“I am honored and blessed to play a role in helping the state of Utah show its support and appreciation to the men and women who have given their lives to protect the communities we live in,” Chad says. “Keeping the memory of my bonus son’s father alive is the least I can do, after the sacrifice he made for his family, his community, and the state of Utah.”
Ever since she can remember, Jessica has had a passion for making a difference.
“From taking care of friends or family, to asking the teacher to have the new kid in class sit by me so they wouldn’t be alone, I’ve always sought out ways to help others,” she says.
Jessica’s philanthropic efforts are far reaching. Locally, she volunteers with a variety of church groups, works with foster kids, and serves the homeless. She’s also been on six humanitarian trips — the first in Mexico and the most recent in Guatemala. Additionally, for the last several years, she’s been sponsoring a missionary in Colombia through her church, and a girl named Nikool through Compassion International.
“I believe everyone was created for a purpose and deserves to be loved,” Jessica shares. “It’s important to me that people know they are valued. Kindness spreads like wildfire and it only takes a spark.”
A variety of experiences have taught Justin three very important life lessons: the influence of one person showing love and kindness can be life changing — and in some cases lifesaving; it’s always important to pay it forward; and the more you give, the happier you are.
Justin uses these life lessons as the foundation for his efforts to make a difference in the lives of others. One way he makes a difference is through his church, where he leads a group of more than 80 men, helping them with employment, housing, welfare, mental health, addiction, and other health issues. While living in California in 2012, Justin founded a recovery group that helps recovering addicts with whom he had become acquainted. The group is still active to this day.
“One of my most rewarding experiences was starting the addiction recovery group in California,” Justin shares. “I still receive phone calls and messages from previous group members expressing their appreciation for the difference that group has made in their lives.”
Justin has also volunteered at the Road Home, a nonprofit organization that helps the homeless, and serves on the board of a nonprofit called Lift Up Voices that brings the gift of music to disadvantaged youth and children with special needs around the world.
Rob is passionate about living a life of service (something he says he learned from his parents) and it shows through the variety of ways he gives back to the community. For more than a decade, Rob has volunteered as a youth soccer coach and as an assistant coach to a local high school’s soccer team. For the past five years, he’s volunteered with the Catholic Community Services Refugee Resettlement Program where he’s mentored three different refugee families.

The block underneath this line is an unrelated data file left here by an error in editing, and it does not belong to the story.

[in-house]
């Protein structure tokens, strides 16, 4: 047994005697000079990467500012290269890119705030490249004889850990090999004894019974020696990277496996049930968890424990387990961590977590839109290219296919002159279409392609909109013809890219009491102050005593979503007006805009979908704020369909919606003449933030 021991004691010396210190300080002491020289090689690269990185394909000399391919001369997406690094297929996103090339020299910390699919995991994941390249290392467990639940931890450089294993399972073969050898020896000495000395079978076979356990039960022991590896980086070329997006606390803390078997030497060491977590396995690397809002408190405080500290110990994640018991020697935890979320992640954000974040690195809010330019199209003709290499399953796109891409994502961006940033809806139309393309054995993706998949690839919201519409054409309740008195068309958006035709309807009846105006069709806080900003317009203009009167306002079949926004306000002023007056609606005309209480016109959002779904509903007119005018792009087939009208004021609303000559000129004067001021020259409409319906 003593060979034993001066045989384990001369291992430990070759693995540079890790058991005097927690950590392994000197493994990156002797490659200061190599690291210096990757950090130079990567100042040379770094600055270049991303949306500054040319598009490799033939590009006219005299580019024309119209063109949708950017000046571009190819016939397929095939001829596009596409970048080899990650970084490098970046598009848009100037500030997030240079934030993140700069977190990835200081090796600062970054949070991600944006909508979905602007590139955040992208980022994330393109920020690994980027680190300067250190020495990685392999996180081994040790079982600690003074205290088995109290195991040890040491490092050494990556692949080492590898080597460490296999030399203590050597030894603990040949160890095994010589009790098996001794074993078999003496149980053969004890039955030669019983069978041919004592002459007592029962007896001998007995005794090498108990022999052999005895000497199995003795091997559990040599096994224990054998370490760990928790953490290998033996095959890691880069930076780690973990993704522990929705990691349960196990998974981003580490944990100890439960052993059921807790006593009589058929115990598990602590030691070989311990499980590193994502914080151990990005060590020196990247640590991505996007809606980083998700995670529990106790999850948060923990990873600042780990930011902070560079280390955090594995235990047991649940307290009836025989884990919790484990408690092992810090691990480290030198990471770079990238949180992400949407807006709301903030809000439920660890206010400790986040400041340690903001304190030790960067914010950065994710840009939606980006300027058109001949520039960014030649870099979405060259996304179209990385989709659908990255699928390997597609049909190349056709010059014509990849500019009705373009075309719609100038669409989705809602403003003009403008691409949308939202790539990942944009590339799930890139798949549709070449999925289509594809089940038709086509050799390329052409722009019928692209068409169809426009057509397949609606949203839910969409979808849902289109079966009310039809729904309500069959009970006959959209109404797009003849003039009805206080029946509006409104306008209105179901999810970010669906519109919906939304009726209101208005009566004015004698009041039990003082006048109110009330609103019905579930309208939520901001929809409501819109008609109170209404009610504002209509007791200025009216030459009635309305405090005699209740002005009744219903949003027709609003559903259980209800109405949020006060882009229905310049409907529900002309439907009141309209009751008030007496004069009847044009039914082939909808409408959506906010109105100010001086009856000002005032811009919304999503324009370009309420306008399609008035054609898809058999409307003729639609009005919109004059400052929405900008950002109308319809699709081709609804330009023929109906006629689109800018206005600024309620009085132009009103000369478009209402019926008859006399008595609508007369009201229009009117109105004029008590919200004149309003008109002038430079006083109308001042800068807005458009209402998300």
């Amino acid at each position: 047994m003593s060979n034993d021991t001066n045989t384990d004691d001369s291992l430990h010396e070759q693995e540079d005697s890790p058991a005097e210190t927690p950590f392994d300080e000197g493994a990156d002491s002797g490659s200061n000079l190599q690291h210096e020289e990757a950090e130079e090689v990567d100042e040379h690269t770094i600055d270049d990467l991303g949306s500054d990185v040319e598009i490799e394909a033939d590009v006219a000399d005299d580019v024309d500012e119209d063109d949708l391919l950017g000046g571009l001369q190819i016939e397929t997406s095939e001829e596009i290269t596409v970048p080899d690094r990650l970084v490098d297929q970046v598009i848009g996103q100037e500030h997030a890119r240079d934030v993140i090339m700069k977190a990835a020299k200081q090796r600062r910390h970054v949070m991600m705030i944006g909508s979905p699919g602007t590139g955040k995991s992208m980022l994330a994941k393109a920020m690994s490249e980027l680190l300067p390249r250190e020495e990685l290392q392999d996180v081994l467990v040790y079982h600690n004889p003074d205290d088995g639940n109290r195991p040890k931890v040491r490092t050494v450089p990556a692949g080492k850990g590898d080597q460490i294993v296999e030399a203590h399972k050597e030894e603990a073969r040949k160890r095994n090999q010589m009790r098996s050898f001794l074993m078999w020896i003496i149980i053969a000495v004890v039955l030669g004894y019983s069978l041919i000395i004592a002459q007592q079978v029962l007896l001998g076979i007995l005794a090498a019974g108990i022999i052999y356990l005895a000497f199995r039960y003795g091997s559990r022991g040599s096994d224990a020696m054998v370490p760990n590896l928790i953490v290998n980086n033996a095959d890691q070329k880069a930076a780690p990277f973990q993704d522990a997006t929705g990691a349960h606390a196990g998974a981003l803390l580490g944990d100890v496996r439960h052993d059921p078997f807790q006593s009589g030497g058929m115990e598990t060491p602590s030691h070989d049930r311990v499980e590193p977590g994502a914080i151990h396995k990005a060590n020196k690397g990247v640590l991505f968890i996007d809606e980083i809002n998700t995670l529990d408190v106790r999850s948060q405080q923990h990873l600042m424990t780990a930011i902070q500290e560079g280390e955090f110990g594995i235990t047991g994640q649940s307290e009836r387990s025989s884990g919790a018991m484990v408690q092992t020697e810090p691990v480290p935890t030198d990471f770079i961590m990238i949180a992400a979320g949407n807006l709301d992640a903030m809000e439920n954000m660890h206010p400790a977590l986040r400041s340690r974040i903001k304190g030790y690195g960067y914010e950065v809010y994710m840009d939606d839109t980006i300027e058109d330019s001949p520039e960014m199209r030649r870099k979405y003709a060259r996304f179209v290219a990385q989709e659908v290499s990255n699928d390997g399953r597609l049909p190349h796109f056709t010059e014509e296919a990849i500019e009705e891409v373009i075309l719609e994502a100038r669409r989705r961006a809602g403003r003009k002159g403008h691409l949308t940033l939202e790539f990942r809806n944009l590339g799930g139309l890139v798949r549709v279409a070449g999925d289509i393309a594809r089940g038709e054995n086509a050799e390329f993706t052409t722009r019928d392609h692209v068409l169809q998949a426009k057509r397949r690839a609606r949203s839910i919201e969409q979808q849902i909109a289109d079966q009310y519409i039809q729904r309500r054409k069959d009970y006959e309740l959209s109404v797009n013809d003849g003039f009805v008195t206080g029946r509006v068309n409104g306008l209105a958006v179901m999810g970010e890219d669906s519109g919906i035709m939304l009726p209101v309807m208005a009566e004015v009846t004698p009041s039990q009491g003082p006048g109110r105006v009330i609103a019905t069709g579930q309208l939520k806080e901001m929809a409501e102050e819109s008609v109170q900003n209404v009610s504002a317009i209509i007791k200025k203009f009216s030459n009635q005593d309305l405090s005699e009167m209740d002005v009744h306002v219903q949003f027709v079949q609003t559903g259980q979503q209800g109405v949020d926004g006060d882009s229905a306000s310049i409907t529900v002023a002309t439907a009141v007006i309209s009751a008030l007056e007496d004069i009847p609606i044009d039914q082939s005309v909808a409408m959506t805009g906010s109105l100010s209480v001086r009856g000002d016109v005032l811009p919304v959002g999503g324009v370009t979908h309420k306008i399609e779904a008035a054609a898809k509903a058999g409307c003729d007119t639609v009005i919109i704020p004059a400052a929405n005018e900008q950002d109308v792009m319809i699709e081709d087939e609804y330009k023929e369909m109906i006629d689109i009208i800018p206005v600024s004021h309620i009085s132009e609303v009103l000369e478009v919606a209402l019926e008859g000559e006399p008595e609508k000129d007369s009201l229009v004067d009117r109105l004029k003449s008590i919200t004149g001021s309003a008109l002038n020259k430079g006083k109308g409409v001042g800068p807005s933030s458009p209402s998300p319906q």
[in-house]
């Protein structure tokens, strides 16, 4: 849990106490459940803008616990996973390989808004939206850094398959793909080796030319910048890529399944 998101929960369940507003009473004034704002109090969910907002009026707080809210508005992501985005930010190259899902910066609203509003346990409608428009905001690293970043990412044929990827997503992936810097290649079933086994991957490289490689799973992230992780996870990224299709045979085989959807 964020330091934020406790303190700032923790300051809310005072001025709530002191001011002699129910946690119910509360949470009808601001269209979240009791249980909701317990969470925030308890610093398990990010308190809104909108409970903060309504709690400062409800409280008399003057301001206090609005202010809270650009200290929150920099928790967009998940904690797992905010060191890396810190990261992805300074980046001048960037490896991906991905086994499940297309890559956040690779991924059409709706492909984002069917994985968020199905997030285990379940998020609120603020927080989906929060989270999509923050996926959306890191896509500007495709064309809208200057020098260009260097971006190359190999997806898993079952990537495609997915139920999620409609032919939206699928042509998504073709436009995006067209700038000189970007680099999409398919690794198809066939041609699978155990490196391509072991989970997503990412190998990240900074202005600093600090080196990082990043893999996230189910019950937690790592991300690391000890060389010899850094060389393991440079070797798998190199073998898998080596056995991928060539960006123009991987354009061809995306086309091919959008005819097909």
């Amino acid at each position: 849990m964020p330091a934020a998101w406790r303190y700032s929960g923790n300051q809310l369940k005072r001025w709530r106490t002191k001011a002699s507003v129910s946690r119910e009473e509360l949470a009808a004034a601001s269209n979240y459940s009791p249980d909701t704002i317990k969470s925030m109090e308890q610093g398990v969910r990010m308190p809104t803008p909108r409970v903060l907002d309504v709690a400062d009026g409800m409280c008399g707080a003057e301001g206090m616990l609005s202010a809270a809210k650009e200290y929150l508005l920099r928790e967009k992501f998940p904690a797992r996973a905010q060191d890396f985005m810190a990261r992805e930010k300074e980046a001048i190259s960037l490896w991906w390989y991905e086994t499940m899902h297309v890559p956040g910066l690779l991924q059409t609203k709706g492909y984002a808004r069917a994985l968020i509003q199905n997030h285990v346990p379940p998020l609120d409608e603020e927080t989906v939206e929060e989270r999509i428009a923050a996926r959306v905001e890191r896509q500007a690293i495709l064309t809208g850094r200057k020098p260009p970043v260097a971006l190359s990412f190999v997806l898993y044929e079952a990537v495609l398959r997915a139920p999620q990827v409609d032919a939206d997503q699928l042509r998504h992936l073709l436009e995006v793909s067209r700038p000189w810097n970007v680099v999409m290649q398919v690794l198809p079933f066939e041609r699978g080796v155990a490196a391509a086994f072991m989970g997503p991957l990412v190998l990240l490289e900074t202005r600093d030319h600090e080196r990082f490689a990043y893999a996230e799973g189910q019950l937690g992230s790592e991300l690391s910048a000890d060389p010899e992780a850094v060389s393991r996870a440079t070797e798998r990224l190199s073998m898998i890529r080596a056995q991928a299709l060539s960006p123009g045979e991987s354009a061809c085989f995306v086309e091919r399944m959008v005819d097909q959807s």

“It’s inspiring to see my refugee families learn English, find jobs, graduate from high school, and become self-sufficient just a year or two after arriving at the airport with almost nothing more than the clothes on their back,” Rob says.
The past couple of years, Rob has volunteered almost weekly at Volunteer of America’s Youth Resources Center, a drop-in resource center and emergency shelter for youth who are at-risk or experiencing homelessness. At the center, Rob sorts clothing donations, does laundry, and serves lunch to the kids. He also helps make breakfast burritos for when kids miss a meal or need food to go.
When Chad discovered there were refugee families in need of help, he knew he needed to step up. For the past seven years, Chad has volunteered with a Boy Scout troop devoted to young refugees from Burma.
“These kids have nothing, and their parents often work two or three minimum-wage jobs just to support their family,” Chad says. “It is a strong reminder of how much I have, and it motivates me to give back and help these boys however I can.”
This isn’t a traditional Scout troop. The boys live throughout the Salt Lake Valley, so Chad — along with four other volunteers — drive all over the valley to pick up the boys for their weekly meetings. And the volunteers’ efforts go far beyond helping the boys get their merit badges and Eagle award, they help them with job and scholarship applications, teach them about careers, get them clothes for job interviews, and provide the boys any other support they need.
“From taking them to dentist appointments to just going out for a bowl of noodles, these kids have become part of my family and my life has been richer for having this opportunity,” shares Chad.
This summer, Chad took on an even bigger role with the troop, serving as the scoutmaster for a refugee contingent made up of refugees from Burma, Africa, Nepal and the Marshall Islands who attended the two-week-long World Scout Jamboree in West Virginia.